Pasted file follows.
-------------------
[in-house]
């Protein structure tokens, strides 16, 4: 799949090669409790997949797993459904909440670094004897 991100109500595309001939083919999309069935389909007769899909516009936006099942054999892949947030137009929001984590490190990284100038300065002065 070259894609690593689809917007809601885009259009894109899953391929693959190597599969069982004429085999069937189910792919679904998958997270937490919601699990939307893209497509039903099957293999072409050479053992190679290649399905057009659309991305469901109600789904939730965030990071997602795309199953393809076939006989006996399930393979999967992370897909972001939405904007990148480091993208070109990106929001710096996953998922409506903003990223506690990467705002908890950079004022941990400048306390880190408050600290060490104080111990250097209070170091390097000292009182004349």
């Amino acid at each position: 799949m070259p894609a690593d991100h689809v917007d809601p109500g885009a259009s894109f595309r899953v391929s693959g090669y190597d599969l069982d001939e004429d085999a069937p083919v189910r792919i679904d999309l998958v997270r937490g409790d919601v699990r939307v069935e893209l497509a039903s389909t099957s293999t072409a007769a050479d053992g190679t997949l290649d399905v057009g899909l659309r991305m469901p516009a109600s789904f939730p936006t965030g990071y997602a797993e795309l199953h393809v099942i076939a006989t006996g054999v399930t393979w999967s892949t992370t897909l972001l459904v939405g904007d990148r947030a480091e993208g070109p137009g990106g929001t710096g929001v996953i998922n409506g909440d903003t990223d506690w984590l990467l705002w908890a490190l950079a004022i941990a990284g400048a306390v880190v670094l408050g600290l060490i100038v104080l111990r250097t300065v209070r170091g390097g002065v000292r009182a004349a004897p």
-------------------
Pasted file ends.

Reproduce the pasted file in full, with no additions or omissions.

[in-house]
């Protein structure tokens, strides 16, 4: 799949090669409790997949797993459904909440670094004897 991100109500595309001939083919999309069935389909007769899909516009936006099942054999892949947030137009929001984590490190990284100038300065002065 070259894609690593689809917007809601885009259009894109899953391929693959190597599969069982004429085999069937189910792919679904998958997270937490919601699990939307893209497509039903099957293999072409050479053992190679290649399905057009659309991305469901109600789904939730965030990071997602795309199953393809076939006989006996399930393979999967992370897909972001939405904007990148480091993208070109990106929001710096996953998922409506903003990223506690990467705002908890950079004022941990400048306390880190408050600290060490104080111990250097209070170091390097000292009182004349």
């Amino acid at each position: 799949m070259p894609a690593d991100h689809v917007d809601p109500g885009a259009s894109f595309r899953v391929s693959g090669y190597d599969l069982d001939e004429d085999a069937p083919v189910r792919i679904d999309l998958v997270r937490g409790d919601v699990r939307v069935e893209l497509a039903s389909t099957s293999t072409a007769a050479d053992g190679t997949l290649d399905v057009g899909l659309r991305m469901p516009a109600s789904f939730p936006t965030g990071y997602a797993e795309l199953h393809v099942i076939a006989t006996g054999v399930t393979w999967s892949t992370t897909l972001l459904v939405g904007d990148r947030a480091e993208g070109p137009g990106g929001t710096g929001v996953i998922n409506g909440d903003t990223d506690w984590l990467l705002w908890a490190l950079a004022i941990a990284g400048a306390v880190v670094l408050g600290l060490i100038v104080l111990r250097t300065v209070r170091g390097g002065v000292r009182a004349a004897p």